Schools across the country have found new ways to make math add up for students-and the country's most recent "report card" is showing the results of that hard work.
According to the U.S. Department of Education, a study called the Nation's Report Card, which provides state-by-state educational data, shows across-the-board gains in mathematics. In fact, overall fourth-grade and eighth-grade math scores rose to all-time highs, according to the study. The news comes as many Americans have focussed on ways to help their children improve their math scores in an effort to help ensure that their children have more successful academic and financial futures.
To help, many schools have used new types of technology to teach kids math. For instance, an interactive computer program called Accelerated Math, by Renaissance Learning, Inc., helps educators personalize their lessons to each student in a classroom. The technology prints personalized math practice sheets for students, corrects their work and then reports their results.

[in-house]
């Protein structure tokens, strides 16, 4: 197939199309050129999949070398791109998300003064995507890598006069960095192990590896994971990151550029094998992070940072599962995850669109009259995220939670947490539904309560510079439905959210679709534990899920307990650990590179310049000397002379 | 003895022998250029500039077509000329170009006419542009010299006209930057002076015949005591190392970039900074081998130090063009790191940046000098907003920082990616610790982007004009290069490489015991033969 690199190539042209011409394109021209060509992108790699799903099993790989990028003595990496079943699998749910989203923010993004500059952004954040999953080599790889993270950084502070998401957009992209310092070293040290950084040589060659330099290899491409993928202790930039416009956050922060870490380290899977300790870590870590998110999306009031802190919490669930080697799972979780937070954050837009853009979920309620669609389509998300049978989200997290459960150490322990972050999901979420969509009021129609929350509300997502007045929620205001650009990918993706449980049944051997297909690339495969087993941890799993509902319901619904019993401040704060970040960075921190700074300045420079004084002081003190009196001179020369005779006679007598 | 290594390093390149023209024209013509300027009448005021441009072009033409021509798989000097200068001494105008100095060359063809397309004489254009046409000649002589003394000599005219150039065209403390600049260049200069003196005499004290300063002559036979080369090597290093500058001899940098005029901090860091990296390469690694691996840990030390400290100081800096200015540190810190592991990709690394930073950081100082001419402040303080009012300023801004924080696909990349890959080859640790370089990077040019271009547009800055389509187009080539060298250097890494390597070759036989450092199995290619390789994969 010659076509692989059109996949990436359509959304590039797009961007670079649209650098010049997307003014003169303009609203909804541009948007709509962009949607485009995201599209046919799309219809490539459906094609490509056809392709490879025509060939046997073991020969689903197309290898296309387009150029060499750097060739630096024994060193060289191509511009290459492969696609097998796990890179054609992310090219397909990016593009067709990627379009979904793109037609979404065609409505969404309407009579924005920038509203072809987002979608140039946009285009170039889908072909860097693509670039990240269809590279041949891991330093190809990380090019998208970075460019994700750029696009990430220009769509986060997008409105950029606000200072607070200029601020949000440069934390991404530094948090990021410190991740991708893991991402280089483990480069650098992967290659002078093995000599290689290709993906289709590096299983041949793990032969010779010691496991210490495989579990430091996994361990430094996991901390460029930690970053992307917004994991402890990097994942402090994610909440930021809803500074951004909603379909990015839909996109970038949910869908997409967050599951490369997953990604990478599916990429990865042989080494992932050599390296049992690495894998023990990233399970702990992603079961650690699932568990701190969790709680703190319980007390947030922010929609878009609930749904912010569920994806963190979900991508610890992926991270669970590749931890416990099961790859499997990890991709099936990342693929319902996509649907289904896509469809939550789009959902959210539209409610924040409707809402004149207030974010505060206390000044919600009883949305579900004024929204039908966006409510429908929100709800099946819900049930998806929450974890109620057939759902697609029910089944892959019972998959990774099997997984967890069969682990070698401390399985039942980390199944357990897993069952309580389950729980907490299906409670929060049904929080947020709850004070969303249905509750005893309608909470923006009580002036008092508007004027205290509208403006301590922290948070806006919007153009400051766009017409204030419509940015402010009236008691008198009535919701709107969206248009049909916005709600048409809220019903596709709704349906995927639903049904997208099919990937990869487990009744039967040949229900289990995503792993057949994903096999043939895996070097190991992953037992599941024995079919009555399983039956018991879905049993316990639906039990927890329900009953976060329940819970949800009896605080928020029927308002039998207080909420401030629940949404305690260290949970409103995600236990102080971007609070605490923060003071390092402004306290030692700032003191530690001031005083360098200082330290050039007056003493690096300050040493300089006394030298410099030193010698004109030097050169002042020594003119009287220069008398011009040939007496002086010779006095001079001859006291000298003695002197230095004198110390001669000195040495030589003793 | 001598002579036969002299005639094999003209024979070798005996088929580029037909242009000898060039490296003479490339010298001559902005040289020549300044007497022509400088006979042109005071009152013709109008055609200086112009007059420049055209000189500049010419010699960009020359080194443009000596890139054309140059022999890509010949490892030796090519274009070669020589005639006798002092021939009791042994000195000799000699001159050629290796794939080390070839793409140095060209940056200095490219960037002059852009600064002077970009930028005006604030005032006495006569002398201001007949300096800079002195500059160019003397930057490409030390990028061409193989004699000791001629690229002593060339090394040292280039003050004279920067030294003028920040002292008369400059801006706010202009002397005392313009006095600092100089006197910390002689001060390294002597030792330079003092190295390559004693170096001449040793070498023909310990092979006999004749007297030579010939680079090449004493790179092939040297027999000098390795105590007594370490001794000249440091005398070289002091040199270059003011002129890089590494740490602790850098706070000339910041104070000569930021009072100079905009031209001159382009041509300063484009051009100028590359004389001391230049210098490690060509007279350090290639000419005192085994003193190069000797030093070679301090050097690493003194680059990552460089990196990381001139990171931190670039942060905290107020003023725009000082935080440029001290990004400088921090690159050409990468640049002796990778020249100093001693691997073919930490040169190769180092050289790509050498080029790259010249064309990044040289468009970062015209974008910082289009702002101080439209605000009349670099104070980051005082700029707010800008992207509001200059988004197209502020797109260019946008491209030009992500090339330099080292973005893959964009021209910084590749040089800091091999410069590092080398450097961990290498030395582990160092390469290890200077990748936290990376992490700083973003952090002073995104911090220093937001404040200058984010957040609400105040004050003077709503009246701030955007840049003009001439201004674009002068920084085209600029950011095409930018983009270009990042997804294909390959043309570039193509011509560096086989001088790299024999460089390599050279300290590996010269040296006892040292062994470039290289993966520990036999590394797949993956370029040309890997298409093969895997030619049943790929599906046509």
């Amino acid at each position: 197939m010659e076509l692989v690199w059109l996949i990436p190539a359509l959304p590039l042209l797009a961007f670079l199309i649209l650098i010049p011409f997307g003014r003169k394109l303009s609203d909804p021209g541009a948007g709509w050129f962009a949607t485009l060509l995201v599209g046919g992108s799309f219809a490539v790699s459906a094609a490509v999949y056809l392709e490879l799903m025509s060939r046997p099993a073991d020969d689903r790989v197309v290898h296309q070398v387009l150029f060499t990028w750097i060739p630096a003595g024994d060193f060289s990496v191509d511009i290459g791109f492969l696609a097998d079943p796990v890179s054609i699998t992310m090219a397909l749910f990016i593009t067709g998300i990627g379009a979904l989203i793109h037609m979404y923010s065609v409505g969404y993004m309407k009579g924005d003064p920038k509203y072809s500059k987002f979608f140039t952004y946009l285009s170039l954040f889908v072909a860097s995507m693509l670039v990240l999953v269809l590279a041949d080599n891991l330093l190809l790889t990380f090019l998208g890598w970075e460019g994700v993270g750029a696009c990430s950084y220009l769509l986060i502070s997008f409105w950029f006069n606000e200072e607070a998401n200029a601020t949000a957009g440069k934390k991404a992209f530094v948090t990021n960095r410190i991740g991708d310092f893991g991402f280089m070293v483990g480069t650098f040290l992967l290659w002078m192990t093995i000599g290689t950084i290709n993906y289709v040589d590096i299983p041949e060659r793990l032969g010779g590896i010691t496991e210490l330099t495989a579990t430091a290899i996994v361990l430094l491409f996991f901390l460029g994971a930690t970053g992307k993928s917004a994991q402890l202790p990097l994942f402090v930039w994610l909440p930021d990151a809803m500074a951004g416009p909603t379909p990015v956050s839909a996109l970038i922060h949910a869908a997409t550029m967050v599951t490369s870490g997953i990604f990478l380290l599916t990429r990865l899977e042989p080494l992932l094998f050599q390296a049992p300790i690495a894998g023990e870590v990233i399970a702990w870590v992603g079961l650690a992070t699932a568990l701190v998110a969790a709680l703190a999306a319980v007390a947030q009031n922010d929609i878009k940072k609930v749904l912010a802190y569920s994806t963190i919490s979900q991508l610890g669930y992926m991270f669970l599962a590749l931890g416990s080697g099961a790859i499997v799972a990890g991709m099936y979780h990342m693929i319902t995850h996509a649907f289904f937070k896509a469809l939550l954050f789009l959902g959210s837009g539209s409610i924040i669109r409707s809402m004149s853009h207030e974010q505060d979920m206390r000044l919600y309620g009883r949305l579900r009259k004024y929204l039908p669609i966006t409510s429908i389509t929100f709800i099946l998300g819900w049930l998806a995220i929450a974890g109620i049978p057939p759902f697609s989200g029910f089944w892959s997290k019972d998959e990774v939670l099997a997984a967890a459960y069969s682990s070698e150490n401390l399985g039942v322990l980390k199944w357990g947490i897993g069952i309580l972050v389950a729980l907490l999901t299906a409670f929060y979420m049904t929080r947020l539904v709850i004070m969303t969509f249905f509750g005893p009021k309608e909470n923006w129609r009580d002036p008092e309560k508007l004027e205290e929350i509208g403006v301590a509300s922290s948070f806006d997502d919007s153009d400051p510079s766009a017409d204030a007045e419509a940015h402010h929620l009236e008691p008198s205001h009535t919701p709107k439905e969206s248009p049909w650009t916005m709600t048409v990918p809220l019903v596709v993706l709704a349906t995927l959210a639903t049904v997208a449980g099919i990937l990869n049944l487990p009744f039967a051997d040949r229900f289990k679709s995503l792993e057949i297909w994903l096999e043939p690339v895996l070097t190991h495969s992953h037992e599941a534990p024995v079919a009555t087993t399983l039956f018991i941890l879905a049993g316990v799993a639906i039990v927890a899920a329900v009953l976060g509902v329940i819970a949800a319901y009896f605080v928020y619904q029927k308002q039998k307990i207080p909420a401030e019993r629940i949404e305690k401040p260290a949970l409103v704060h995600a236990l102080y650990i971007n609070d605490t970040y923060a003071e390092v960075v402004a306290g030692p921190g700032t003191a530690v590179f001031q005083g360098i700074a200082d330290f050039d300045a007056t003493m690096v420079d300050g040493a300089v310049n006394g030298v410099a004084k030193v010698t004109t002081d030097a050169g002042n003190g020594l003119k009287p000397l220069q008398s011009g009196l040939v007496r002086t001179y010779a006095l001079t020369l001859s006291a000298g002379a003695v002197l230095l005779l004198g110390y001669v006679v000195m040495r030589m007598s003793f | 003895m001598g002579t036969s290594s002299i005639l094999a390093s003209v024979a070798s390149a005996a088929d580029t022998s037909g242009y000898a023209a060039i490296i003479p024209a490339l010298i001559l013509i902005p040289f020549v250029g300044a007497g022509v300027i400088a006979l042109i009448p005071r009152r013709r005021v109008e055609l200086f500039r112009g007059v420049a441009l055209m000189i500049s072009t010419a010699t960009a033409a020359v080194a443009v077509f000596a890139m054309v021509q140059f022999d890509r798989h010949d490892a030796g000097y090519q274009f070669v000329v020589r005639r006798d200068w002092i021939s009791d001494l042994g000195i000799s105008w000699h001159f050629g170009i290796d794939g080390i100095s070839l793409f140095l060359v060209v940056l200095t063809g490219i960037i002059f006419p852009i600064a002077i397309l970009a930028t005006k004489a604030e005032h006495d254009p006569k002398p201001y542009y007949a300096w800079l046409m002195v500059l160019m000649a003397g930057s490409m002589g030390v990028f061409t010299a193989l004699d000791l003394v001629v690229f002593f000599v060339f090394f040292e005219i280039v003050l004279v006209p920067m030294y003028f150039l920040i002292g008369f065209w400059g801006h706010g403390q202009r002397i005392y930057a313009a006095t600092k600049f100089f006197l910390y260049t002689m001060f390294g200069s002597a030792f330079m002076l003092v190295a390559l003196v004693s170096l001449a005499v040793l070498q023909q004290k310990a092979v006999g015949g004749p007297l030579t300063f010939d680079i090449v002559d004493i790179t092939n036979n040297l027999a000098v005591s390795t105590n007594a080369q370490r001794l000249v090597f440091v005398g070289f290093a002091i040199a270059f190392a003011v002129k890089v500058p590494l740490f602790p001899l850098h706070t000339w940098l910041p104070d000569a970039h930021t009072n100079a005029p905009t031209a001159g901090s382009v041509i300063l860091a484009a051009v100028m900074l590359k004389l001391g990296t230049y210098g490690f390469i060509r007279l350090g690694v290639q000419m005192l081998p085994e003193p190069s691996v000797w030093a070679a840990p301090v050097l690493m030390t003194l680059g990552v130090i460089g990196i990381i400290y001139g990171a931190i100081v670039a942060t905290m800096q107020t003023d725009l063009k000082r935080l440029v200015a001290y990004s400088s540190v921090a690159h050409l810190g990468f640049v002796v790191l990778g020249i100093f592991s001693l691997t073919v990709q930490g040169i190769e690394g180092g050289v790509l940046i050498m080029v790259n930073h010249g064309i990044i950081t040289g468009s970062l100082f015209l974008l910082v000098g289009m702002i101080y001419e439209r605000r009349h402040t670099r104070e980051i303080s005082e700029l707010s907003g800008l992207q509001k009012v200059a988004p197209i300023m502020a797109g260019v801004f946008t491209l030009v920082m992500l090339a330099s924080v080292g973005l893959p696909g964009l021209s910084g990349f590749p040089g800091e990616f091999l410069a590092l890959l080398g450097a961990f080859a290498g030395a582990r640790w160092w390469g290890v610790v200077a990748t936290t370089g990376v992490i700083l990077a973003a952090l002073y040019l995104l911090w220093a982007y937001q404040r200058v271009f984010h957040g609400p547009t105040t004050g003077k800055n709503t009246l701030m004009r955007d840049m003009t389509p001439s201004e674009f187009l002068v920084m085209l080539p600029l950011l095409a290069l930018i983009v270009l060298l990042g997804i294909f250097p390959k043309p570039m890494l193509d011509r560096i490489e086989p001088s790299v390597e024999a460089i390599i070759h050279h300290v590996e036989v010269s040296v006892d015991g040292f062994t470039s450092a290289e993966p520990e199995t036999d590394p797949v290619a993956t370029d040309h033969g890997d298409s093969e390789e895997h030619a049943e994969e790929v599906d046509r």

Detailed reports and record keeping functions give educators a daily snapshot of each student's progress and mastery.
The process makes it easier for teachers to gauge each student's individual strengths and weaknesses and to help kids meet state and federal test requirements.
Accelerated Math content is designed to work with existing math textbooks and is aligned to state standards. Teachers can learn more about how to use Accelerated Math by working with a specialist from the company.
The specialists advise on ways to use classroom-proven routines and best practices associated with the software, as well as ways to get the most time-saving benefits from the technology. For instance, teachers using the software need to grade fewer papers and develop fewer lesson plans, freeing them up to pay more attention to their students.
It's thought such technology can help schools remain competitive in the global academic arena.
Guys from The Northern Pearl